[Drew F. Cohen is a law clerk to the Chief Justice of the Constitutional Court of South Africa. He is also a contributing columnist for US News and World Report where he writes about comparative constitutional law, international human rights and global legal affairs.]
Recently, Botswana called on the South African Development Community (SADC) to open an investigation into voting irregularities in the recent Presidential election in Zimbabwe where the incumbent Robert Mugabe won with 61-percent of the total votes amid voluminous allegations of ballot fraud. Two members of the Zimbabwe Electoral Commission, concerned with voting irregularities, have already resigned. And Zimbabwe’s Movement for Democratic Change (MDC), the major opposition party, is currently gearing up to legally challenge the election results.
Botswana’s request for SADC to intervene is an intriguing one. One the one hand, Botswana stressed that any initial inquiry should be limited to fact-finding (i.e. an independent audit) out of fear that launching a more invasive investigation into the alleged voting irregularities would hamper relations between the two countries. On the other hand, SADC has been gaining traction in the region as an sharp, effective check against state-sanctioned human rights abuses as well as a mechanism to uphold the rule of law.
A bit of background about the SADC Treaty – which provides a binding framework to adjudicate disputes amongst Member States – is useful to understand how the organization could be deployed to ferret out, remedy and, in the future, prevent instances of election fraud.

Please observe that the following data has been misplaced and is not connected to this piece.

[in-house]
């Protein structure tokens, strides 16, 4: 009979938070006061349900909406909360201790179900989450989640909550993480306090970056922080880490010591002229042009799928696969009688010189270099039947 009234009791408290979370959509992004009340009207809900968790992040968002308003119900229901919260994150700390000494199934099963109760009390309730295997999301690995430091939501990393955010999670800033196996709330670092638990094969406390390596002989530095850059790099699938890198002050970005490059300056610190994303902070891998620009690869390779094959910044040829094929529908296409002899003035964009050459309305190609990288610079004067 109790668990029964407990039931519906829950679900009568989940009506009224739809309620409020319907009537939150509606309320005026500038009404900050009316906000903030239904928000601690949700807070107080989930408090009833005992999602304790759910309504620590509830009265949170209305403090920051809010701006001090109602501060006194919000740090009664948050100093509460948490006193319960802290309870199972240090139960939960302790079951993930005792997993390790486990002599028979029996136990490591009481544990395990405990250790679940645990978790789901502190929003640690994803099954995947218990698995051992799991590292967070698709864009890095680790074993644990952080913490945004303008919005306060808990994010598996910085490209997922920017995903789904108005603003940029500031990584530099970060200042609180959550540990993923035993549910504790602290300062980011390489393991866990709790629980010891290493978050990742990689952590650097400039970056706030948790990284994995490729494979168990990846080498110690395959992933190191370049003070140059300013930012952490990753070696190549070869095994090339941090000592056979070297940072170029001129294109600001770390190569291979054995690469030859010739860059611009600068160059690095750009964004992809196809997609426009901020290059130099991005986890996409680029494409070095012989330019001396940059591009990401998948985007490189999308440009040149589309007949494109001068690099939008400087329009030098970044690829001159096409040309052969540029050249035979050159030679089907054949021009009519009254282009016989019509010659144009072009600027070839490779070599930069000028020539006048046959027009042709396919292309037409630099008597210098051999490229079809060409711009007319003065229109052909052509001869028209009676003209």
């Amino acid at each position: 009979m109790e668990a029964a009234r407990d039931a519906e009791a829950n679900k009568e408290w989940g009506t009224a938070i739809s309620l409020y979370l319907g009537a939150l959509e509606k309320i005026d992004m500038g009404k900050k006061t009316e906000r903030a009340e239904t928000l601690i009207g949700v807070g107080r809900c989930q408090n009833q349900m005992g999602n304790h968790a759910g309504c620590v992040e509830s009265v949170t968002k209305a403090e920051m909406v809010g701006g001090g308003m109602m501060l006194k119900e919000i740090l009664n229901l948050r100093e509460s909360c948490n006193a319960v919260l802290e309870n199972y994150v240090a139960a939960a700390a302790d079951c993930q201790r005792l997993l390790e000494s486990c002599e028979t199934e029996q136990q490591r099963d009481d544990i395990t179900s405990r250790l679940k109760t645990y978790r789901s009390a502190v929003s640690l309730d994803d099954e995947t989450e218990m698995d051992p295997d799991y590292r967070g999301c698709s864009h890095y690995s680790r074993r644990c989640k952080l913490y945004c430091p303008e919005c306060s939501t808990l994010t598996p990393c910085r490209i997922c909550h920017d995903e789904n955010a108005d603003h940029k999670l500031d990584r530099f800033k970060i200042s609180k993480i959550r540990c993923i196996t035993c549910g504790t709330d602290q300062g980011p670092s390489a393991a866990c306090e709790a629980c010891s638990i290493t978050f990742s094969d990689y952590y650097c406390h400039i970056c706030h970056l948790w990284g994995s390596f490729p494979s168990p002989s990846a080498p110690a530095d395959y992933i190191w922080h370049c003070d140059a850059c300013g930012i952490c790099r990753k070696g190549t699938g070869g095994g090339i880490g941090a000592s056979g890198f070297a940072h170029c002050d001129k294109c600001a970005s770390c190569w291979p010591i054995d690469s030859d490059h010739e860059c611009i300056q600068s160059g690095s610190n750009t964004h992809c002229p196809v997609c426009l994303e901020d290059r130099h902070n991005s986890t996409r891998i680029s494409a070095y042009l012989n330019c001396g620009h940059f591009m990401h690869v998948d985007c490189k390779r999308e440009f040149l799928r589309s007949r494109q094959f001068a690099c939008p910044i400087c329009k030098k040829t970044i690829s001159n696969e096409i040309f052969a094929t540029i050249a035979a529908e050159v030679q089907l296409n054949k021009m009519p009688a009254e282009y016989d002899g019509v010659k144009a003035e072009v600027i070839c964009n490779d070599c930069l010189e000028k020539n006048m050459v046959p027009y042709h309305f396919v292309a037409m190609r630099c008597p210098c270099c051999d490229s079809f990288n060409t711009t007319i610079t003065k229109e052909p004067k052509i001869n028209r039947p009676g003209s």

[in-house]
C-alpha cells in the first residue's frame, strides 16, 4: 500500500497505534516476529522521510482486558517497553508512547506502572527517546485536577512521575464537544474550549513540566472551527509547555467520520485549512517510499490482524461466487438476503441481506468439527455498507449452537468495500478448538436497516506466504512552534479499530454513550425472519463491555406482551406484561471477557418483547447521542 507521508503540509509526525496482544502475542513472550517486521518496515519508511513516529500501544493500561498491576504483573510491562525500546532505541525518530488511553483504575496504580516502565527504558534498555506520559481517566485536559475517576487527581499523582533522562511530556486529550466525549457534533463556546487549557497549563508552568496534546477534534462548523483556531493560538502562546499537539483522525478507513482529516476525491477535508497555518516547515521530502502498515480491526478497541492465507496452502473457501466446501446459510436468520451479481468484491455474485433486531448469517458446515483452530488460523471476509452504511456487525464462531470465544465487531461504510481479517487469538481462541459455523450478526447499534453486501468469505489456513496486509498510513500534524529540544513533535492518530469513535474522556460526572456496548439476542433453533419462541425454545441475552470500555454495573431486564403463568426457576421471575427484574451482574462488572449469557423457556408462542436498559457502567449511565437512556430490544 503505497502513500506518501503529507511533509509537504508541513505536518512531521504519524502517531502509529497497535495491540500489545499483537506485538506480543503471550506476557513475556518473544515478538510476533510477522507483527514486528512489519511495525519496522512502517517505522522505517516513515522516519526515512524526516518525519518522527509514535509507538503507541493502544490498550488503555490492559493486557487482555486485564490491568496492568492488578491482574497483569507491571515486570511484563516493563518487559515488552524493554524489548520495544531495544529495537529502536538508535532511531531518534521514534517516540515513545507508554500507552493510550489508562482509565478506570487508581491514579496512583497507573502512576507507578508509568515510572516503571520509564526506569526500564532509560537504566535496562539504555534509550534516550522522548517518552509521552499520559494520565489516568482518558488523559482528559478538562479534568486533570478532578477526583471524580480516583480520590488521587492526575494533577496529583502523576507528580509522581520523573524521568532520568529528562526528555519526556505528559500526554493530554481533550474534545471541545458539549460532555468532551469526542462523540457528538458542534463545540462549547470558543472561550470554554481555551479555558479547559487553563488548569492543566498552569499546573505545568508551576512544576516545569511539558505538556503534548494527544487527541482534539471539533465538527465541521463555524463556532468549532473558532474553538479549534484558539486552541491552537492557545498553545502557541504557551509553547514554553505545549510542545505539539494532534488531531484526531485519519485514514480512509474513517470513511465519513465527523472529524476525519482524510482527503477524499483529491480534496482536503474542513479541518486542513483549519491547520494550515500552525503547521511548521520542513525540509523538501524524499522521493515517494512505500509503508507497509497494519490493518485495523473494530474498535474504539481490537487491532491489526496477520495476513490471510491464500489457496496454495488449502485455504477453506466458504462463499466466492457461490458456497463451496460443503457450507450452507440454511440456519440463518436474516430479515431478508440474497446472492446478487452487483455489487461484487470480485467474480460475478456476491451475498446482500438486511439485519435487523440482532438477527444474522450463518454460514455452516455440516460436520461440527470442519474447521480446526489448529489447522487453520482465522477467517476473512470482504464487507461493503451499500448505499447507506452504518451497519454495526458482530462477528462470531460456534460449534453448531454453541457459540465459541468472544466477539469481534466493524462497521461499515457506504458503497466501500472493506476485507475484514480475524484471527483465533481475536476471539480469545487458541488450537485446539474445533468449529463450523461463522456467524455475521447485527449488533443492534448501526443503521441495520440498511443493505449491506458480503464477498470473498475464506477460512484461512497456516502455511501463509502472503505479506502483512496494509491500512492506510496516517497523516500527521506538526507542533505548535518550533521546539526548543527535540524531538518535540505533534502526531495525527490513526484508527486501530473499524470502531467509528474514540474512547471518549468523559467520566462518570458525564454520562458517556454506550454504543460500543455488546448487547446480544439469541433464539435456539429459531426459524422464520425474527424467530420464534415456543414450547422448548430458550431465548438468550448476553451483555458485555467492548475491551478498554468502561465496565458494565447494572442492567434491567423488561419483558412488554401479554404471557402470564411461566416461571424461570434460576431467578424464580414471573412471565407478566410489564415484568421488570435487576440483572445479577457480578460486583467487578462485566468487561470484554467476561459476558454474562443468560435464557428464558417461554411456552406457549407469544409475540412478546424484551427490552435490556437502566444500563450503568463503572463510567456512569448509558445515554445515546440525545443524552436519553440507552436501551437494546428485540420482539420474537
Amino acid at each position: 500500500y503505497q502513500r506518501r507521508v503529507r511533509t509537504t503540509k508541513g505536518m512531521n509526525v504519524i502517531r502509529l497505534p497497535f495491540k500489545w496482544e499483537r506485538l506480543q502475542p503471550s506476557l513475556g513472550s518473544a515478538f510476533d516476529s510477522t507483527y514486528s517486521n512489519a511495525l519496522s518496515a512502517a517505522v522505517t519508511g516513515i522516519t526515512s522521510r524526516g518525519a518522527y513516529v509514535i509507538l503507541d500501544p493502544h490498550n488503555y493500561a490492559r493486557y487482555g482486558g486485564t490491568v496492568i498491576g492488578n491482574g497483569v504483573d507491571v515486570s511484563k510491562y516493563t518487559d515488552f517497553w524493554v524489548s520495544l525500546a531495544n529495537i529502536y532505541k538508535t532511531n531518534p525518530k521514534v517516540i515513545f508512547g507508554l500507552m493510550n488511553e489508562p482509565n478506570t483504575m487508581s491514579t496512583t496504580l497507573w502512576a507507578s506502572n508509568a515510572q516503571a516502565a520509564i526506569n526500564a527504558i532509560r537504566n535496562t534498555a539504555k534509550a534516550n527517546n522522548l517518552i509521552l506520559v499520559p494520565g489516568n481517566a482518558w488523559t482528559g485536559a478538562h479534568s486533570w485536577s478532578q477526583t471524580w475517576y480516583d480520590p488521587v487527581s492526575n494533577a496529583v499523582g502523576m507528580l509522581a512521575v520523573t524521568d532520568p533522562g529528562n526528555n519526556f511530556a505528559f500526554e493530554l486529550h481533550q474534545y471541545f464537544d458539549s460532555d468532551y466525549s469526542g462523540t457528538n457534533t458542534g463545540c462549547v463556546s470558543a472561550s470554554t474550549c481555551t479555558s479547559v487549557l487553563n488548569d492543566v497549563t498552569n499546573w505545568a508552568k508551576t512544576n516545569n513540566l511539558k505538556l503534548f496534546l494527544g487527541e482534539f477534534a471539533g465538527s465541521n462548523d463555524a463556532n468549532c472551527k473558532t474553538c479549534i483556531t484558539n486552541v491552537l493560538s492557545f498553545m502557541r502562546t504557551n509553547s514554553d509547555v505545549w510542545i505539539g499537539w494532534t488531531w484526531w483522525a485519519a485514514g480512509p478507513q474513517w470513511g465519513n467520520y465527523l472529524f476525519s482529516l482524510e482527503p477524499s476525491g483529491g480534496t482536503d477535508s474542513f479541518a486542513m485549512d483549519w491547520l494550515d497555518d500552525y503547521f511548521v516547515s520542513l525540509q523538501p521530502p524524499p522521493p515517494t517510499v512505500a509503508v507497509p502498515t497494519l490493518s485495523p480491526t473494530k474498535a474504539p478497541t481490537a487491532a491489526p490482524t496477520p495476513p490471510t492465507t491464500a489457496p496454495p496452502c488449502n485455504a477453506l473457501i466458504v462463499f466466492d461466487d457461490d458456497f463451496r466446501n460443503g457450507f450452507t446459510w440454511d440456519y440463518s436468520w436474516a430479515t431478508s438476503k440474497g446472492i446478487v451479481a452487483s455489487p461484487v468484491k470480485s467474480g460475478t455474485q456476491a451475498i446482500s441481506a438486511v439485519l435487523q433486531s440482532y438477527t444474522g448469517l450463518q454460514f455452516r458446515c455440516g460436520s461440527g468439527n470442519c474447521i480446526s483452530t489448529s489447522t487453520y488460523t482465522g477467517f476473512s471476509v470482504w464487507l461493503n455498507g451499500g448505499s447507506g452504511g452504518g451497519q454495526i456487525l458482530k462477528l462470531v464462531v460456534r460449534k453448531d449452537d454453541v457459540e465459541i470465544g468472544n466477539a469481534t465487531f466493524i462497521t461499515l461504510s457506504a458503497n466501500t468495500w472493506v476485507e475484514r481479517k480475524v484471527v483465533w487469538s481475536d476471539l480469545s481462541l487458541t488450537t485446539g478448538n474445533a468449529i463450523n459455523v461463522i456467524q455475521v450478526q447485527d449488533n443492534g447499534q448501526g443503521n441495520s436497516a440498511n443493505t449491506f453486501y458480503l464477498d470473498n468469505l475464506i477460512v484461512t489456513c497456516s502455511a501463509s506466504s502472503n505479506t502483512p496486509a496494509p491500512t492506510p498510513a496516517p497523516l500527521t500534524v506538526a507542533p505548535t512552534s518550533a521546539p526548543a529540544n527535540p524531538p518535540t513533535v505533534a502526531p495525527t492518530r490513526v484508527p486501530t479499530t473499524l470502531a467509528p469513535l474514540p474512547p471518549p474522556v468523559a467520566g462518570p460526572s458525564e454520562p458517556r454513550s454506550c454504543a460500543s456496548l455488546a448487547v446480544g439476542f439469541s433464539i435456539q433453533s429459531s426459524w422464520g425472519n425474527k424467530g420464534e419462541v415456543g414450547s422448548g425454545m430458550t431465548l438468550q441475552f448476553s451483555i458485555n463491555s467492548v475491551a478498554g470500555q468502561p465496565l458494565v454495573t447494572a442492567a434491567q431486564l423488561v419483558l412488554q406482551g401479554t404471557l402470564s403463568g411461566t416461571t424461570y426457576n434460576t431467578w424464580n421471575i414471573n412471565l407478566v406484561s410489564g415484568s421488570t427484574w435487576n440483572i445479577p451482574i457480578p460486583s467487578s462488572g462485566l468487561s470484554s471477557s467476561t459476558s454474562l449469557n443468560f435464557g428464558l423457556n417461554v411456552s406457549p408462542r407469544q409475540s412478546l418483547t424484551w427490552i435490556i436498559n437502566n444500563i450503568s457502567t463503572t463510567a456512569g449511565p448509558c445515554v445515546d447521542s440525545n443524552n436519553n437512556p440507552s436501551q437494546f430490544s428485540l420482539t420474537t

SADC was constituted under a Treaty signed in Windhoek in August 1992 by a number of Southern African states, including Zimbabwe and Botswana. The treaty was ratified by the signatory states and came into force in 1993. The Preamble of the Treaty states that its Members are committed, inter alia, to ensuring “through common action, the progress and well-being of the people of Southern Africa.” Article 4 of the Treaty, in turn, requires SADC and its Members to act, broadly, in accordance with the principle of “human rights, democracy and the rule of law”. To give effect to that principle, SADC can create “appropriate institutions and mechanisms,” pursuant to Article 5(2)(c). This provision, in conjunction with Article 4 of the Treaty, would presumably provide the legal basis for Botswana’s proposed commission to investigate Zimbabwe’s presidential election results.
In the event that Member States are unable to resolve their disputes through internal executive and legislative institutions…